delaying forced sleep after initial 30 seconds delay

  • Hi,

    I want my app to delay forced sleep even after requesting the initial delay of 30 seconds.
    This have to be specifically set by the user in the Preferences of the app and only when the user clicks  a button to run some operation, for the duration of that operation which could extent to a minute or two.

    I know it would be against the mac os x design principles, but I think in the end it has to be the user's wish.

    I have seen my macbook pro sometime taking more than 2 minutes to go into sleep, after closing the lid. So is this possible at all?

    The scenario is that user has set the preference to delay forced sleep and then he clicks the button on the app and then closes the laptop lid, knowing fully well that it may delay sleep for a few minutes.

    Wishes,
    Nick
  • On May 2, 2013, at 21:16 , Nick Rogers <roger_s1...> wrote:

    > I want my app to delay forced sleep even after requesting the initial delay of 30 seconds.
    > This have to be specifically set by the user in the Preferences of the app and only when the user clicks  a button to run some operation, for the duration of that operation which could extent to a minute or two.
    >
    > I know it would be against the mac os x design principles, but I think in the end it has to be the user's wish.
    >
    > I have seen my macbook pro sometime taking more than 2 minutes to go into sleep, after closing the lid. So is this possible at all?

    It's worth watching the 2012 WWDC session video on Power Management. The relevant APIs are here:

    https://developer.apple.com/library/mac/#documentation/IOKit/Reference/IOPM
    Lib_header_reference/Reference/reference.html


    I don't see any reason to think this violates any Mac design principles.
  • On Thu, May 2, 2013, at 09:16 PM, Nick Rogers wrote:
    > Hi,
    >
    > I want my app to delay forced sleep even after requesting the initial
    > delay of 30 seconds.

    Forced sleep exists for cases in which keeping the machine awake can
    cause hardware failure.

    >
    > I have seen my macbook pro sometime taking more than 2 minutes to go into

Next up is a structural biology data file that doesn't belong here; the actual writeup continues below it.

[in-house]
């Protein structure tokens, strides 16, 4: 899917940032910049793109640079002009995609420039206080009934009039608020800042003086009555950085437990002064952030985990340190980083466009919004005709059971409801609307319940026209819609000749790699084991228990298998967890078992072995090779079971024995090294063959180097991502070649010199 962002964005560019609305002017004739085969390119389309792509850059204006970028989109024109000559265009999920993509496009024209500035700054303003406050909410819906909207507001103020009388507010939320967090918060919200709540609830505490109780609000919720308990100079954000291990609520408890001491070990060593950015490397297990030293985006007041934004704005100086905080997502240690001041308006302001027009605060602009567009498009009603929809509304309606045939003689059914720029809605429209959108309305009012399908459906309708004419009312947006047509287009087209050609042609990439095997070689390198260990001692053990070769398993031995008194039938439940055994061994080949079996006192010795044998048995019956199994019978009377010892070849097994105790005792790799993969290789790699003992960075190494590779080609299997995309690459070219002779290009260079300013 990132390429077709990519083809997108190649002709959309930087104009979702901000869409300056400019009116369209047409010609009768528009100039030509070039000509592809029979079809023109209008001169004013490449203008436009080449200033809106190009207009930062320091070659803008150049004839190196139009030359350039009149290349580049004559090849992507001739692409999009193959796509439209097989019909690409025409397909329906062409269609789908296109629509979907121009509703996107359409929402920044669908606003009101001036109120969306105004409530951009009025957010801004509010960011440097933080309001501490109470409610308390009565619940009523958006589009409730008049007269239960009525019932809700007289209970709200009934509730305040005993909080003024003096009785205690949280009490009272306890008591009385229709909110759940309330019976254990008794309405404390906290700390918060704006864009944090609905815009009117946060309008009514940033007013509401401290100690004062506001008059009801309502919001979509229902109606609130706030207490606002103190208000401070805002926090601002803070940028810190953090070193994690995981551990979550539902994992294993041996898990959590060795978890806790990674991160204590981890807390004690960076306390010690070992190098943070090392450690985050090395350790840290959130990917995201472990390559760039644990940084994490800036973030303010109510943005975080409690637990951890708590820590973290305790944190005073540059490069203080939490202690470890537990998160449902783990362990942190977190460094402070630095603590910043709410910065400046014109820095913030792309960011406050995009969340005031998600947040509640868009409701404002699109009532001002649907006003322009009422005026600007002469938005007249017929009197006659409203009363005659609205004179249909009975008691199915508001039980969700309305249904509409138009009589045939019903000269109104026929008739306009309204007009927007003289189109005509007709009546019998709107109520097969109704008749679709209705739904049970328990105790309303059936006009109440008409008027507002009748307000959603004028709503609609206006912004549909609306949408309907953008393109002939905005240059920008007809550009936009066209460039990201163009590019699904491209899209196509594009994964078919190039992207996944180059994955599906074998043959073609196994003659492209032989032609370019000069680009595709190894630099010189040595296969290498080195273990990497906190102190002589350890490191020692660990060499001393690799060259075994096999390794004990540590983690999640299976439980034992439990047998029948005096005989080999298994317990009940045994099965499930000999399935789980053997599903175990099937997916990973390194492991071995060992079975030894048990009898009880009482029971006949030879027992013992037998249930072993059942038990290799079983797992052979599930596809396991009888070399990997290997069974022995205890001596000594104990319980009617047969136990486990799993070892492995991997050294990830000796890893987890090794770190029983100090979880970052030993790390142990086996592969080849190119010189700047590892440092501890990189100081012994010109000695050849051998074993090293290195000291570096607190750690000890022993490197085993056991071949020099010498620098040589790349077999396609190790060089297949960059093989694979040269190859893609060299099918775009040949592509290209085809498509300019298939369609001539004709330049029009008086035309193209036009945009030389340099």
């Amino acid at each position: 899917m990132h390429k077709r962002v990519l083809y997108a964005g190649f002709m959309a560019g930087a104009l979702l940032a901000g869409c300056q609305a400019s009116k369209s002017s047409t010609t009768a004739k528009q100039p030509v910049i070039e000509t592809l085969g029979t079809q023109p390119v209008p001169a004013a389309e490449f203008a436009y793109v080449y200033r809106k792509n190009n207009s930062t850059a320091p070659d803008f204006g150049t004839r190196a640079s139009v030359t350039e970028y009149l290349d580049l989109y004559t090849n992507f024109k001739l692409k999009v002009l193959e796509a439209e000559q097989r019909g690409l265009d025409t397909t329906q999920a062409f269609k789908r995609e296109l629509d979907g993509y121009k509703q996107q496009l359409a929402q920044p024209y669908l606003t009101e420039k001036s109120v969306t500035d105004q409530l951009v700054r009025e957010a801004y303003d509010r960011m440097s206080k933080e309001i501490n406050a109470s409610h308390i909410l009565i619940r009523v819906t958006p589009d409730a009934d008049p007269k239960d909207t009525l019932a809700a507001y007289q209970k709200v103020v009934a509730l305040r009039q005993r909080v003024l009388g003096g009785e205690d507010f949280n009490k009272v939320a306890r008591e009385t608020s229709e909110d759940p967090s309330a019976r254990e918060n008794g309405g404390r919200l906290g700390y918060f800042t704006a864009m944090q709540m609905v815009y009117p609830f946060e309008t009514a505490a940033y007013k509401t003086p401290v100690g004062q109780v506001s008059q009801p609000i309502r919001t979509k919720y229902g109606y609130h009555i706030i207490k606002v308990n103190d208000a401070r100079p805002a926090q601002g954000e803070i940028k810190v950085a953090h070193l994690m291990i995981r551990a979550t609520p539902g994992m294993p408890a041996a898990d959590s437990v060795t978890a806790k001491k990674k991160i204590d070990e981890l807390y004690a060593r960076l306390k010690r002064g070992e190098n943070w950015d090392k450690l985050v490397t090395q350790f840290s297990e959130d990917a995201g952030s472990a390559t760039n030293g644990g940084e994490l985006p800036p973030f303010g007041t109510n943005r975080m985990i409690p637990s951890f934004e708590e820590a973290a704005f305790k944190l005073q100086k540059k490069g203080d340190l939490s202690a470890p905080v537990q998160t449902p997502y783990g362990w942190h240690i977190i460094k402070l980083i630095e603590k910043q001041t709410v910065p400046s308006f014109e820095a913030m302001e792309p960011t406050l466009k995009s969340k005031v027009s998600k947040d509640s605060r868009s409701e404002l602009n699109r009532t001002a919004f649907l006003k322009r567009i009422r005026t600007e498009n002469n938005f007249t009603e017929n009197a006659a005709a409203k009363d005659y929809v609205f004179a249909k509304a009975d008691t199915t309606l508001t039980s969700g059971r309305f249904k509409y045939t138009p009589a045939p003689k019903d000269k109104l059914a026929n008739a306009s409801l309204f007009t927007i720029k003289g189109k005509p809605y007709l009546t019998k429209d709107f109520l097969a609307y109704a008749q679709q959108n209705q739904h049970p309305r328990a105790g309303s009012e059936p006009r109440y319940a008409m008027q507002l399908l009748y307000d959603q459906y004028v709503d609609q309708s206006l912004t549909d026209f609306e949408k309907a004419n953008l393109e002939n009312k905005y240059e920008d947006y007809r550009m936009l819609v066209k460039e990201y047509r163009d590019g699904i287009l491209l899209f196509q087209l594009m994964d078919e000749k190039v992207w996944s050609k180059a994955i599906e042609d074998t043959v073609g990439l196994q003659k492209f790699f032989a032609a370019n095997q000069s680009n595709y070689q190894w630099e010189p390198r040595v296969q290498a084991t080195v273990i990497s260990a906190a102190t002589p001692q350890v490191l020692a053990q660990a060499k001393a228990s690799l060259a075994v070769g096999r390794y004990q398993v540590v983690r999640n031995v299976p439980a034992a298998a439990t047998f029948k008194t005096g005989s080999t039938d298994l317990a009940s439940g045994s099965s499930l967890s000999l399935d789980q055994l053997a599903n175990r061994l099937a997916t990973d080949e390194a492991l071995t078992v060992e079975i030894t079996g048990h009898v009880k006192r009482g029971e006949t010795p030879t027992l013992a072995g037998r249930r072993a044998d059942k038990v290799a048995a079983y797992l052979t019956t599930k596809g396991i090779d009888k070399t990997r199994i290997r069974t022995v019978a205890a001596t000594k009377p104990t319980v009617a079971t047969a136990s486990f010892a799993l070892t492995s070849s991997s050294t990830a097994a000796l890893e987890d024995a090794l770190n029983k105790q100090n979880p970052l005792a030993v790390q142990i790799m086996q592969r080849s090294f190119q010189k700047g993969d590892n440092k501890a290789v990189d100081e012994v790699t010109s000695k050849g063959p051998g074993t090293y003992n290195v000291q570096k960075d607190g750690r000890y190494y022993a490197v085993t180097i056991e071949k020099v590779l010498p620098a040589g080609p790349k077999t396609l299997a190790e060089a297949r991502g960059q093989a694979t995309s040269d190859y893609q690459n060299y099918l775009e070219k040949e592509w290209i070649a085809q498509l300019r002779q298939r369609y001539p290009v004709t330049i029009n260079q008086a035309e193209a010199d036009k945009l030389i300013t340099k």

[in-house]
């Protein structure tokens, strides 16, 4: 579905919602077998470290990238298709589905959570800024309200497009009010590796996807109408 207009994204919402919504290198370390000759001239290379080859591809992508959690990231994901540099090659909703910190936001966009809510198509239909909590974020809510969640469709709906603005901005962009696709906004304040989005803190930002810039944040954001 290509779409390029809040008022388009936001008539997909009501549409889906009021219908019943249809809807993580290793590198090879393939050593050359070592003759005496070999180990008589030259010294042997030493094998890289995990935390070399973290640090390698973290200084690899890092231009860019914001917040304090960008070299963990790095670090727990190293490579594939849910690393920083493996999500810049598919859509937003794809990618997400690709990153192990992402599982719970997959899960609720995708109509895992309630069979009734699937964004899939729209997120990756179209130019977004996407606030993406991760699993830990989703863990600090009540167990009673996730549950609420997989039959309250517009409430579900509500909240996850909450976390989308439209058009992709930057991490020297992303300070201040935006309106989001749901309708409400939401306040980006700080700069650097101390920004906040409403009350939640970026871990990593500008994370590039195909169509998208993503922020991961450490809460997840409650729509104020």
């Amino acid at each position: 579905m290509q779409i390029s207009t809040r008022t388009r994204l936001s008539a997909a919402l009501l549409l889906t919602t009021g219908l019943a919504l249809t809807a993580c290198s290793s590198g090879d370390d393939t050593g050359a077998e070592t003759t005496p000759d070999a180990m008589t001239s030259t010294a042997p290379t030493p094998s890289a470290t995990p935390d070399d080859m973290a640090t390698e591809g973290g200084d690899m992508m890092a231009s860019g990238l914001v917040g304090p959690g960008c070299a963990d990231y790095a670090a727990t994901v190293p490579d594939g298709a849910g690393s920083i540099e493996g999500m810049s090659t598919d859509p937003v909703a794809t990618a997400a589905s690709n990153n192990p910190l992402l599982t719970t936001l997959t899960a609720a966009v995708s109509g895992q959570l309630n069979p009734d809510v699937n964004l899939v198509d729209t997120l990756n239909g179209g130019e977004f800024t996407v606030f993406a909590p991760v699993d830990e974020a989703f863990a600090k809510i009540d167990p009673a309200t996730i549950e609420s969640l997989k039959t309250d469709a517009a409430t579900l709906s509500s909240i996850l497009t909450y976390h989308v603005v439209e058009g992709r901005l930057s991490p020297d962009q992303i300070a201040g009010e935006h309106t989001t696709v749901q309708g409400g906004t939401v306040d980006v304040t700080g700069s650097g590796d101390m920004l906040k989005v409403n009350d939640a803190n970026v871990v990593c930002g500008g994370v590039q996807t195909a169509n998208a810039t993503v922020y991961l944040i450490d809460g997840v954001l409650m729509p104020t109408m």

> sleep, after closing the lid. So is this possible at all?

    This shouldn't happen. It's a bad thing when it does. So the system is
    designed to prevent you from causing it to happen.

    Please don't try to give your users a "Ruin My Hardware" checkbox.

    --Kyle Sluder
  • Hi,

    Thanks for all the inputs.
    The app doesn't run any scheduled operations.
    So the situation would occur only when the user wants it to.

    Best,
    Nick

    On 03-May-2013, at 10:26 AM, Kyle Sluder <kyle...> wrote:

    > On Thu, May 2, 2013, at 09:16 PM, Nick Rogers wrote:
    >> Hi,
    >>
    >> I want my app to delay forced sleep even after requesting the initial
    >> delay of 30 seconds.
    >
    > Forced sleep exists for cases in which keeping the machine awake can
    > cause hardware failure.
    >
    >>
    >> I have seen my macbook pro sometime taking more than 2 minutes to go into
    >> sleep, after closing the lid. So is this possible at all?
    >
    > This shouldn't happen. It's a bad thing when it does. So the system is
    > designed to prevent you from causing it to happen.
    >
    > Please don't try to give your users a "Ruin My Hardware" checkbox.
    >
    > --Kyle Sluder
  • On May 3, 2013, at 1:01 AM, Nick Rogers <roger_s1...> wrote:

    > Hi,
    >
    > Thanks for all the inputs.
    > The app doesn't run any scheduled operations.
    > So the situation would occur only when the user wants it to.